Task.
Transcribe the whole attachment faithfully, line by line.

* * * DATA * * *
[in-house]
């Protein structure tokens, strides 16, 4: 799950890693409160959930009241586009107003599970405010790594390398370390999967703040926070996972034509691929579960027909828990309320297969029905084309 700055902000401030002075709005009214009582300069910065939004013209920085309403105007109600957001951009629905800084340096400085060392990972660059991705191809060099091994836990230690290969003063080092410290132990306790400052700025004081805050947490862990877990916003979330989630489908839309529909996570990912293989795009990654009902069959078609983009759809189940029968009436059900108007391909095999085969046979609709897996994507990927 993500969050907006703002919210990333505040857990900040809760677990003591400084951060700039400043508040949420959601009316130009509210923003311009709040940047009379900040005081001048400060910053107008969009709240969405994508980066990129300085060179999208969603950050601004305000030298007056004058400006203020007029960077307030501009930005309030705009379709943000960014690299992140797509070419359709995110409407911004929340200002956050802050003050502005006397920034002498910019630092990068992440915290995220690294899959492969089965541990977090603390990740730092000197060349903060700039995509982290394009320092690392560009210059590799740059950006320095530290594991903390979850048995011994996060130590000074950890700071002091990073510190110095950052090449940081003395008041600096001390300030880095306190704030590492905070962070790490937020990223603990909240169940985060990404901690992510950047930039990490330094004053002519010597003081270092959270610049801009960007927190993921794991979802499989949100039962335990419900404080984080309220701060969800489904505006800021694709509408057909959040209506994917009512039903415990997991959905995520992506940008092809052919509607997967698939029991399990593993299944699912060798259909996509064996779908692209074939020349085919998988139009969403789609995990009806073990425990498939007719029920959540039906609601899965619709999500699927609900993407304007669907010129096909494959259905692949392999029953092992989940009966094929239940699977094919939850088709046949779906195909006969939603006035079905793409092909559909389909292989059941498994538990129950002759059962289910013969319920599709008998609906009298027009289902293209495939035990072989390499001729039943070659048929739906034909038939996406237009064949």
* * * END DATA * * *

[in-house]
């Protein structure tokens, strides 16, 4: 799950890693409160959930009241586009107003599970405010790594390398370390999967703040926070996972034509691929579960027909828990309320297969029905084309 700055902000401030002075709005009214009582300069910065939004013209920085309403105007109600957001951009629905800084340096400085060392990972660059991705191809060099091994836990230690290969003063080092410290132990306790400052700025004081805050947490862990877990916003979330989630489908839309529909996570990912293989795009990654009902069959078609983009759809189940029968009436059900108007391909095999085969046979609709897996994507990927 993500969050907006703002919210990333505040857990900040809760677990003591400084951060700039400043508040949420959601009316130009509210923003311009709040940047009379900040005081001048400060910053107008969009709240969405994508980066990129300085060179999208969603950050601004305000030298007056004058400006203020007029960077307030501009930005309030705009379709943000960014690299992140797509070419359709995110409407911004929340200002956050802050003050502005006397920034002498910019630092990068992440915290995220690294899959492969089965541990977090603390990740730092000197060349903060700039995509982290394009320092690392560009210059590799740059950006320095530290594991903390979850048995011994996060130590000074950890700071002091990073510190110095950052090449940081003395008041600096001390300030880095306190704030590492905070962070790490937020990223603990909240169940985060990404901690992510950047930039990490330094004053002519010597003081270092959270610049801009960007927190993921794991979802499989949100039962335990419900404080984080309220701060969800489904505006800021694709509408057909959040209506994917009512039903415990997991959905995520992506940008092809052919509607997967698939029991399990593993299944699912060798259909996509064996779908692209074939020349085919998988139009969403789609995990009806073990425990498939007719029920959540039906609601899965619709999500699927609900993407304007669907010129096909494959259905692949392999029953092992989940009966094929239940699977094919939850088709046949779906195909006969939603006035079905793409092909559909389909292989059941498994538990129950002759059962289910013969319920599709008998609906009298027009289902293209495939035990072989390499001729039943070659048929739906034909038939996406237009064949």